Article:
With state-mandated closures due to coronavirus increasing, it’s time to consider the logistics of transitioning your team to remote work for COVID-19. Already, many states are mandating closures for non-essential businesses, schools, and universities. If your business hasn’t already been affected, it could be only a matter of time. By considering remote work logistics, protocols, and security measures now, you’ll be in a much better position if your business is affected by a mandated government closure.
How will remote work help with COVID-19?
Coronaviruses, including COIVD-19, are spread much like the flu – through respiratory droplets. We are still learning more each day about how this novel coronavirus is spread and how long the virus can survive on surfaces, but one thing is clear: slowing the spread is essential to ensuring that those infected will have access to the medical resources they need to recover. Italy is already experiencing shortages, including life-saving respirator valves, which a group of volunteers is now 3D printing.
By encouraging remote work for COVID-19, employers play an important role in minimizing employee and community exposure. When deliberate measures are taken to reduce exposure, such as social distancing and increased handwashing, communities decrease the risk of surpassing healthcare system capacity. This is known as “flattening the curve.”
Not only will encouraging remote work for COVID-19 help to “flatten the curve” and reduce employer and community exposure, but it may also help eliminate virus-related organizational interruptions like extended sick leave.
Maintaining Smooth Operations in a Remote Workplace
Transitioning your team to work from home in light of COVID-19 can be quite simple with the right technology, policies, and security measures in place.
Set some ground rules.
If at all possible, set expectations for employees working from home prior to the transition. In light of the state-mandated shutdowns, you likely won’t have time to develop brand new policies and update employee handbooks or other documentation. For now, an email addressing expectations for remote work will suffice, with an official policy coming later if you foresee the necessary duration to continue over an extended period.
Be sure to address the following:
- How long do you anticipate employees working from home?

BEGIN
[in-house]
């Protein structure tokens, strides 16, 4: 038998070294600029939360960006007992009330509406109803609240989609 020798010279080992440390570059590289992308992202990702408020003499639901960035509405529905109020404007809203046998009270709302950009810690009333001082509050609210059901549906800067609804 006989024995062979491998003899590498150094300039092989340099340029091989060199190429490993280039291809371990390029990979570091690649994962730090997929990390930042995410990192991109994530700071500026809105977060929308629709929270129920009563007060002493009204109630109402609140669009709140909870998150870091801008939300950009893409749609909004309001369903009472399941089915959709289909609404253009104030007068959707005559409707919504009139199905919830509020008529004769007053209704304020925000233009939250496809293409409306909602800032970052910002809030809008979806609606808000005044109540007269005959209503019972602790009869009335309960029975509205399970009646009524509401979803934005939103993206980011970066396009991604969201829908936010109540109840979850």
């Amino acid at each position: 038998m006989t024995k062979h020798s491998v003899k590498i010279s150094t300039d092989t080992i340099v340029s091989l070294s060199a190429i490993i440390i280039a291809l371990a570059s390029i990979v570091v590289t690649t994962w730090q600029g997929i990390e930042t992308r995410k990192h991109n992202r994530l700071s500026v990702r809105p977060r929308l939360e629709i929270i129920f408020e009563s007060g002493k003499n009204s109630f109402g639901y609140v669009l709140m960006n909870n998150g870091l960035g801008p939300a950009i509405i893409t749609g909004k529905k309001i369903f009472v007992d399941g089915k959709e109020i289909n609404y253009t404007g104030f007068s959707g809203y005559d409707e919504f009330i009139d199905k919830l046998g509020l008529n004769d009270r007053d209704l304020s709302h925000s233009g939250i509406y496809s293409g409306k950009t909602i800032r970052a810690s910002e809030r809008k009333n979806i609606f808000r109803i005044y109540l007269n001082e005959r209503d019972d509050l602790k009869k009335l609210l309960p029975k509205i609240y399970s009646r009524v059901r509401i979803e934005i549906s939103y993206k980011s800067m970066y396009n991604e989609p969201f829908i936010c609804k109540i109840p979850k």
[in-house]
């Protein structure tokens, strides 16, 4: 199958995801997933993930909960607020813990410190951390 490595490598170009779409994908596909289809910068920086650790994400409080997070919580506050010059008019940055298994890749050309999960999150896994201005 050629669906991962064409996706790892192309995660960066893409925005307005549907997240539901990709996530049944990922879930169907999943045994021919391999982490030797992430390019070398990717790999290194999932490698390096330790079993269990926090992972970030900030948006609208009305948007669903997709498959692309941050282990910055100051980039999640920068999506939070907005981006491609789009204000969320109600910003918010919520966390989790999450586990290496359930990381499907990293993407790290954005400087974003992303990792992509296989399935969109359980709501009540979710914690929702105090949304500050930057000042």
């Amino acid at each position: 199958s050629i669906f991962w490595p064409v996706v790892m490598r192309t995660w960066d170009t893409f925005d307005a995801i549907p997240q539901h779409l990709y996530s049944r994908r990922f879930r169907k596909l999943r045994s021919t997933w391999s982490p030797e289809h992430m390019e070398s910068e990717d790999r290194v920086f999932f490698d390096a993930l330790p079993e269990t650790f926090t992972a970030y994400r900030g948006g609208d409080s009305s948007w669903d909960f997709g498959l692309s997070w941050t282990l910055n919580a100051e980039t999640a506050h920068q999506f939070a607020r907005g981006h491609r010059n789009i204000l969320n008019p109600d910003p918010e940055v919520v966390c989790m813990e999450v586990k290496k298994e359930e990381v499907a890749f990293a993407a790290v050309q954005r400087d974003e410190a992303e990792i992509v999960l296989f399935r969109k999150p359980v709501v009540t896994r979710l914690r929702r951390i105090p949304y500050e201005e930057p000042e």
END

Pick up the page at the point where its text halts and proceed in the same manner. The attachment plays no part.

- Will employees be expected to maintain their usual shifts/availability, or will remote workers be afforded more flexibility in when they complete work?
- What new technology will employees need to use to maintain business continuity?
- Will hourly workers have any changes to how they clock in?
- Will any company events, travel, or meetings be postponed or canceled?
- Do employees need to take any new security measures when working remotely, such as using a VPN for a secure connection or securing company property in a safe location when outside of the home?
Provide the right technology.
One of the biggest challenges when transitioning a team to work from home is replacing day-to-day norms, such as meetings and collaboration, with remote options. Choosing the right technology for the job will make a big impact on maintaining business continuity when transitioning your team to remote work for COVID-19.
Below, we’re outlining a few applications that can help, but you may also need to brainstorm other business functions specific to your industry that will require remote alternatives.
- Meetings: Zoom, Join.me, GoToMeeting
- Collaboration: Slack, Microsoft Teams
- Project Management: Trello, Asana, Basecamp
- Productivity Monitoring: Toggl, ClickTimeToggl, ClickTimeToggl, ClickTimeClickTime
- File-sharing: Google Drive, OneDrive, Box, Dropbox
- Password Maintenance: Dashlane, LastPass
You may also want to consider hardware when determining the technology you’ll need to provide for a successful, remote operation. While most employees will have everything they need already, those who frequently print, mail, or fax may need additional items to continue to perform their expected tasks. You may also need to provide webcams if you require employees to use them for remote meetings.